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    Hi Gadofosveset,

    You're spot on. All of what you've said is true.

    Dear (almost M.D.) Naijaba,

    You have been encountering resistance on these threads, please let me explain:

    - You have not practiced radiology and yet claim some kind of certain knowledge that diagnostic imaging will be automated soon. This seems premature of someone who has not yet taken call and presumably does not understand the practical difficulties of rendering a final impression that can be used practically by clinicians. Certainly AI and deep learning will change medical care (and the rest of the world) in the future. Your unbridled enthusiasm seems to imply that this will happen very soon, whereas more experienced radiologists seem to think this will happen later rather than sooner.

    I agree with all of the above. I have limited practical experience and the perceived time-frames are what I've heard as well with the same distributions you've mentioned.

    - Most if not all (?) radiologists interested in image processing are diagnostic radiologists, for obvious reasons. Your professed passion in computer-aided diagnostic imaging seems at odds with your career goal of interventional radiology. At best this seems misguided from a lack of practical experience and you will become a researcher in diagnostic imaging. At worst, this seems to imply someone who is blindly overenthusiastic about whatever is currently popular and it is manifesting as an AI fanboy.

    You are right, I've been a technophile since I was young. My avatar is is an 8088 microprocessor, an image I chose some seven years ago. As to IR, again you're correct, most IR attendings are not conducting image processing research. Yet, IR has an amazing history of innovation with a significant number of IR attendings starting their own device companies. I hope to follow in their example.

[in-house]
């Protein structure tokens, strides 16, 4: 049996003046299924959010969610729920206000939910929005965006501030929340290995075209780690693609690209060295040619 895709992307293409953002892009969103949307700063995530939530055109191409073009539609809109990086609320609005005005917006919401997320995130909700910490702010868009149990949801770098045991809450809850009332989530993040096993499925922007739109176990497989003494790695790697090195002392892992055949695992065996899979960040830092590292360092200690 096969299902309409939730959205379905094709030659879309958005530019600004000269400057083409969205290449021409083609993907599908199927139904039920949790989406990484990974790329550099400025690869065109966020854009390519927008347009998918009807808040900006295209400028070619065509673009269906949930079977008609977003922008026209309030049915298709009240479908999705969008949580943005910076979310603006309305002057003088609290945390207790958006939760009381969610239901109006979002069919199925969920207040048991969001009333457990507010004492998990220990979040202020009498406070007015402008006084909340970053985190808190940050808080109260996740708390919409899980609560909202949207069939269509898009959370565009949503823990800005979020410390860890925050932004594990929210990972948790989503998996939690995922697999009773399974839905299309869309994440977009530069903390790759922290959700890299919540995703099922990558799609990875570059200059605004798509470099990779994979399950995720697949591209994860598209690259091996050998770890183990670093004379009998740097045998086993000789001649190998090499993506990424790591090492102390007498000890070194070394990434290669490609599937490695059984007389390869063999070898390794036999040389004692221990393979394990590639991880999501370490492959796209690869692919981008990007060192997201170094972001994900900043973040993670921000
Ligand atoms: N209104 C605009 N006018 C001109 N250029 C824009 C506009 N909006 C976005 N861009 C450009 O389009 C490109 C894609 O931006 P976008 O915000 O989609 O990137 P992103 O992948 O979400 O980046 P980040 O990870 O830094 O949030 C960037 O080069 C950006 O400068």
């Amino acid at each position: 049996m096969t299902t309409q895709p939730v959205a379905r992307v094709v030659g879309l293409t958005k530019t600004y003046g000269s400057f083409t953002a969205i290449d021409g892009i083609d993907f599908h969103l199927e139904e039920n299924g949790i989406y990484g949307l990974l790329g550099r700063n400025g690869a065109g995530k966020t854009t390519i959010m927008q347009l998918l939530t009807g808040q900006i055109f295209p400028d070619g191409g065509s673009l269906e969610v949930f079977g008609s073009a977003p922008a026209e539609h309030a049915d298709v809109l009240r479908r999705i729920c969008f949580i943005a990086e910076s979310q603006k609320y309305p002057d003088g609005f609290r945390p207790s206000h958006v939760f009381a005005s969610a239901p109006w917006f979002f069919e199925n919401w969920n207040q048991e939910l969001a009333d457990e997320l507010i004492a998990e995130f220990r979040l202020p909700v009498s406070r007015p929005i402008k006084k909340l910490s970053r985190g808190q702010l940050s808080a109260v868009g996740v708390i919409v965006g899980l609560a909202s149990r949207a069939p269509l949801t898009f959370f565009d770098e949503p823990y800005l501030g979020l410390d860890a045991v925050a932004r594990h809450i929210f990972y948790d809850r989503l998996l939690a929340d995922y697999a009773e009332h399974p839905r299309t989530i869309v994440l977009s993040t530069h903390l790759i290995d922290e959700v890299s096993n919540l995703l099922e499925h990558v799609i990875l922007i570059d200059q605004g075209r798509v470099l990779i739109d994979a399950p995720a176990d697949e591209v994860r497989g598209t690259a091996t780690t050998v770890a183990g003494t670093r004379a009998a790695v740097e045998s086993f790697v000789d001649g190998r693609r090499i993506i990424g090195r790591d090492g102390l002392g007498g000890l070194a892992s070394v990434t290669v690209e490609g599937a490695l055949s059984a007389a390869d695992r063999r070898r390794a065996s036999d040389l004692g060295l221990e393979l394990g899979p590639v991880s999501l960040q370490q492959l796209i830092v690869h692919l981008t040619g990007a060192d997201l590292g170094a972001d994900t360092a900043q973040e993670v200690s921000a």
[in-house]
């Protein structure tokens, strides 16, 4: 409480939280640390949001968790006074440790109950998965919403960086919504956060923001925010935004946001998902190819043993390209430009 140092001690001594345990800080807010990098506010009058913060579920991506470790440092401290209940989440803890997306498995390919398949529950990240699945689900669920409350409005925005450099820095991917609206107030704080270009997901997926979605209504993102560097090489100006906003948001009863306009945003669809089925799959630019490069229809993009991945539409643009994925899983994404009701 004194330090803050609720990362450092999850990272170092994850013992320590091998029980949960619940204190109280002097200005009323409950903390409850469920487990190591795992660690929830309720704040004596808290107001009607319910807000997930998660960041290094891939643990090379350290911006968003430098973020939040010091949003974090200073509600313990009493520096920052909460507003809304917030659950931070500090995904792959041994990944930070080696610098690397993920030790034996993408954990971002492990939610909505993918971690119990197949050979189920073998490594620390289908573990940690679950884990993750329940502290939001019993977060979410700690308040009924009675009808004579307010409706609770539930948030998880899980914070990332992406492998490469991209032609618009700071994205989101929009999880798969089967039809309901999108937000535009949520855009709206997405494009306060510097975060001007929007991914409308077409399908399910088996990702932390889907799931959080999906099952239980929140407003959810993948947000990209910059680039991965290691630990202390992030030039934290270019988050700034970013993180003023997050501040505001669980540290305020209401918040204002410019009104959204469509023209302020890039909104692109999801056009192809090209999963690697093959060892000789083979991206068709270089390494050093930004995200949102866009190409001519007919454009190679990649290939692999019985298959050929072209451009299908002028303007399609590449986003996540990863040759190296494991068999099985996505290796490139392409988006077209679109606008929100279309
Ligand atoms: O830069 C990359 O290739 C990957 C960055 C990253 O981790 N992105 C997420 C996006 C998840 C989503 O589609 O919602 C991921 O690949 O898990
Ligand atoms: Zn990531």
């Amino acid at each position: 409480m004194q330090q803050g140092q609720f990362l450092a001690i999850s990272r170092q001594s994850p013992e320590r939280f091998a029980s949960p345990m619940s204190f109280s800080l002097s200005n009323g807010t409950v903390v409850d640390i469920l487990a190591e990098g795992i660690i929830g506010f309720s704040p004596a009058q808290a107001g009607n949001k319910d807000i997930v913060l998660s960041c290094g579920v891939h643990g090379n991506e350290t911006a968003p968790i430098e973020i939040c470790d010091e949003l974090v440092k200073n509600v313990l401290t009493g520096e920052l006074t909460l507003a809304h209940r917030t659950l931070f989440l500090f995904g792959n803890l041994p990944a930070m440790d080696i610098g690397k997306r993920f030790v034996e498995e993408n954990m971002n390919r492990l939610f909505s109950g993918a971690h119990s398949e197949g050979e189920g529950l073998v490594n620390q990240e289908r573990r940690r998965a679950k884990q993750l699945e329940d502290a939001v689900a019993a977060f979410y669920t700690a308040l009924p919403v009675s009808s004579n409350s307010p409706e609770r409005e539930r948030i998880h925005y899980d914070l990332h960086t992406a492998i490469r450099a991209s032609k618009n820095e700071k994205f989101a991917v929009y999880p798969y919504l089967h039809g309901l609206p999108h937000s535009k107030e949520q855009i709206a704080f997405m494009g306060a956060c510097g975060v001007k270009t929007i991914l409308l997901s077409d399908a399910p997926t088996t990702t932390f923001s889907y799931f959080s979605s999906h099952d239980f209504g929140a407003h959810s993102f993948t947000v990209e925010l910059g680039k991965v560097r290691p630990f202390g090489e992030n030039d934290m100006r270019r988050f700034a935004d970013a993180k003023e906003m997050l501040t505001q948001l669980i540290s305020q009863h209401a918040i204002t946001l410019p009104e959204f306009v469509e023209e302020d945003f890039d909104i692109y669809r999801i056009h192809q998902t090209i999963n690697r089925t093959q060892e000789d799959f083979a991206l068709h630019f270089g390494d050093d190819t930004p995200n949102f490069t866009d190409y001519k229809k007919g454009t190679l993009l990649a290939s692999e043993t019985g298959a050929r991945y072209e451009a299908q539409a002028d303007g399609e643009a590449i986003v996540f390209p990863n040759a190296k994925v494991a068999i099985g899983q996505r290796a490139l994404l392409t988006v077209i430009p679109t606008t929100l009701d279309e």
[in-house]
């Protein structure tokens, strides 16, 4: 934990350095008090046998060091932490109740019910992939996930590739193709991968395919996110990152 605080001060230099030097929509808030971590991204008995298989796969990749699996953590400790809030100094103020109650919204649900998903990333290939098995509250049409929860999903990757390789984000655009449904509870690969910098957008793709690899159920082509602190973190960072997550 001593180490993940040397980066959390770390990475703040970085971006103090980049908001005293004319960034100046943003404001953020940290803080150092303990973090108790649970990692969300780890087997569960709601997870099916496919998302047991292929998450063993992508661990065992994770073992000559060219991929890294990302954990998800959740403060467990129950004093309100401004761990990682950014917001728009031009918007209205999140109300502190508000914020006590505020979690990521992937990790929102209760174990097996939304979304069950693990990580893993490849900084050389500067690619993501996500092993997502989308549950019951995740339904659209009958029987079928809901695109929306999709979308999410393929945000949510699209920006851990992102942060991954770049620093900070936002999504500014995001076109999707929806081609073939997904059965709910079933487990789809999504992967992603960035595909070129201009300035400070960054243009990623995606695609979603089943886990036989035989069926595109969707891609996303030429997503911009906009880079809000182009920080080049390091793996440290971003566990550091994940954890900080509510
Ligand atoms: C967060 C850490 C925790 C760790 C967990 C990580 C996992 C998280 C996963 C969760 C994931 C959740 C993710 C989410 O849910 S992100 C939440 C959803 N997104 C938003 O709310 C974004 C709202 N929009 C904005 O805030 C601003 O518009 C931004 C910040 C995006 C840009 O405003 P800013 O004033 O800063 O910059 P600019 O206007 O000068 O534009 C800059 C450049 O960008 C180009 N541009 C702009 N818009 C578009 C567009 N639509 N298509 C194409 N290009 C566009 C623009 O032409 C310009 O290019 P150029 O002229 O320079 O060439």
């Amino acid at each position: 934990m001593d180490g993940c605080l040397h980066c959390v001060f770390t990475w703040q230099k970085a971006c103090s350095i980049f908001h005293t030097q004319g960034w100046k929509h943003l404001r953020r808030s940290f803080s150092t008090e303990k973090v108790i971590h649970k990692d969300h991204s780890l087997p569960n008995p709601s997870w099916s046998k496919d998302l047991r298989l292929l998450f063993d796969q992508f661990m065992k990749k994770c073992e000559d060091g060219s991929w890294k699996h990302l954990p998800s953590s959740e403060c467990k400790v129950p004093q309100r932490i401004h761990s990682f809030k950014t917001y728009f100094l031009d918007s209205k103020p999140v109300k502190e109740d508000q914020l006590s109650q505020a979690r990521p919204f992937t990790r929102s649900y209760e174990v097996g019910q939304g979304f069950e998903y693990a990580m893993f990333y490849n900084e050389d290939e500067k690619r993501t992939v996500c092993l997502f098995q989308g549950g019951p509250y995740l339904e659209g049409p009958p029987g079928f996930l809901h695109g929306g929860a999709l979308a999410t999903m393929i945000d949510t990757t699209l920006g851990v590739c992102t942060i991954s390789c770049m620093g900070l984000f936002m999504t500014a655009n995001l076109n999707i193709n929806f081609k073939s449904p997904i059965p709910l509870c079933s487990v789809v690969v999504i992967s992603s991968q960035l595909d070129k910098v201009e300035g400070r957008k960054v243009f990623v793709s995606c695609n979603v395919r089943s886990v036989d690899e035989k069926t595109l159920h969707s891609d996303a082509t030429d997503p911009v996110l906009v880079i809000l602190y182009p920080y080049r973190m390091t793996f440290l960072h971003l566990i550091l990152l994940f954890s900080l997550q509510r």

- Anyone who worked for a PACS company should be modestly aware of the limitations of implementation.

    Yes, absolutely. I've mentioned before the challenges with AI/machine learning are no longer technical, but legal and administrative. I believe we could train a "digital radiologist" if all of the scans from every institution were aggregated in some central repository. Of course, it's hard as hell to get data from one institution, let alone many. Then there's user buy-in.

    - Your unabated enthusiasm for exclaiming that computers are nearly able to process at the level of the human mind requires some degree of skepticism, on a host of technical and philosophical grounds, a nuance which your discussion are lacking.

    This is a philosophical discussion, one that doesn't have an easy answer. Suffice to say that neural networks (aka deep learning) are the closest approximation to the human mind. I don't believe they are the same. One big difference, for the technically inclined, is that our model of computation (i.e. Turing machines), is not how the human mind works. We don't have a "clock frequency" (like Intel Pentium processors have at 2.7 GHz clock). The only alternative to the Turing model of computation is the quantum computer...which I know nothing about. Perhaps our minds are a combination of deep networks training by a quantum processor?

    - One has trouble understanding your point in making these points on this forum. No one is engaged in meaningful technical discussion. It's really just you making assertions over and over. It's unclear what your goal is here. It really sounds like you worked yourself up into a frenzy over this topic to try to impress people in interviews and now just can't stop.

    I have spoken a great deal about this at interviews. This has amplified my excitement. Maybe I should dial it in a bit, but I do enjoy talking about it.

    - Instead of working yourself up over the theory of a computer mind which will replace all diagnostic imaging interpretation, if you could get excited and design some reliable software for fusion of ultrasound and CT biopsies, you will do the world (and IR) a lot more good.